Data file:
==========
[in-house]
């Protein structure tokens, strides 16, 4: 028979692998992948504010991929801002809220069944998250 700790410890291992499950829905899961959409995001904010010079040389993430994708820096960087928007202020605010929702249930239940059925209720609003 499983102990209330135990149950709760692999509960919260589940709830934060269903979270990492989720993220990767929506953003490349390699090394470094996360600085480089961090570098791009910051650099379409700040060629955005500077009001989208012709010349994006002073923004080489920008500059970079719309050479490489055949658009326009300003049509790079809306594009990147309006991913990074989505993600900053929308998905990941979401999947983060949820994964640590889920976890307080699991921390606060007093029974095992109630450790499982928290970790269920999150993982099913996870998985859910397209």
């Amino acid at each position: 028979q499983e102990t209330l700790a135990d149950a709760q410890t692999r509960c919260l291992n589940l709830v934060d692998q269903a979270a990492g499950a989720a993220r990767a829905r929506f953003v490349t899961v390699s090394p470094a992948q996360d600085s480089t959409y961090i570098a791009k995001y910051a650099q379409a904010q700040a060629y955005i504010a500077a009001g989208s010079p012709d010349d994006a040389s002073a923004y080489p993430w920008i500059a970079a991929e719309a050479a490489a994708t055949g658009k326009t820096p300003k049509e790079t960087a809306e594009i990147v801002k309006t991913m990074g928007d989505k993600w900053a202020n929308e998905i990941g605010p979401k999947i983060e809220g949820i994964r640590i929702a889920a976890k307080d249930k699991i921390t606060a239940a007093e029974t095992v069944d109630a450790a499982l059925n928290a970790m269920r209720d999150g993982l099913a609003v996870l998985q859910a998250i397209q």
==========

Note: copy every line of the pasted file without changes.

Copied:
[in-house]
């Protein structure tokens, strides 16, 4: 028979692998992948504010991929801002809220069944998250 700790410890291992499950829905899961959409995001904010010079040389993430994708820096960087928007202020605010929702249930239940059925209720609003 499983102990209330135990149950709760692999509960919260589940709830934060269903979270990492989720993220990767929506953003490349390699090394470094996360600085480089961090570098791009910051650099379409700040060629955005500077009001989208012709010349994006002073923004080489920008500059970079719309050479490489055949658009326009300003049509790079809306594009990147309006991913990074989505993600900053929308998905990941979401999947983060949820994964640590889920976890307080699991921390606060007093029974095992109630450790499982928290970790269920999150993982099913996870998985859910397209």
């Amino acid at each position: 028979q499983e102990t209330l700790a135990d149950a709760q410890t692999r509960c919260l291992n589940l709830v934060d692998q269903a979270a990492g499950a989720a993220r990767a829905r929506f953003v490349t899961v390699s090394p470094a992948q996360d600085s480089t959409y961090i570098a791009k995001y910051a650099q379409a904010q700040a060629y955005i504010a500077a009001g989208s010079p012709d010349d994006a040389s002073a923004y080489p993430w920008i500059a970079a991929e719309a050479a490489a994708t055949g658009k326009t820096p300003k049509e790079t960087a809306e594009i990147v801002k309006t991913m990074g928007d989505k993600w900053a202020n929308e998905i990941g605010p979401k999947i983060e809220g949820i994964r640590i929702a889920a976890k307080d249930k699991i921390t606060a239940a007093e029974t095992v069944d109630a450790a499982l059925n928290a970790m269920r209720d999150g993982l099913a609003v996870l998985q859910a998250i397209q």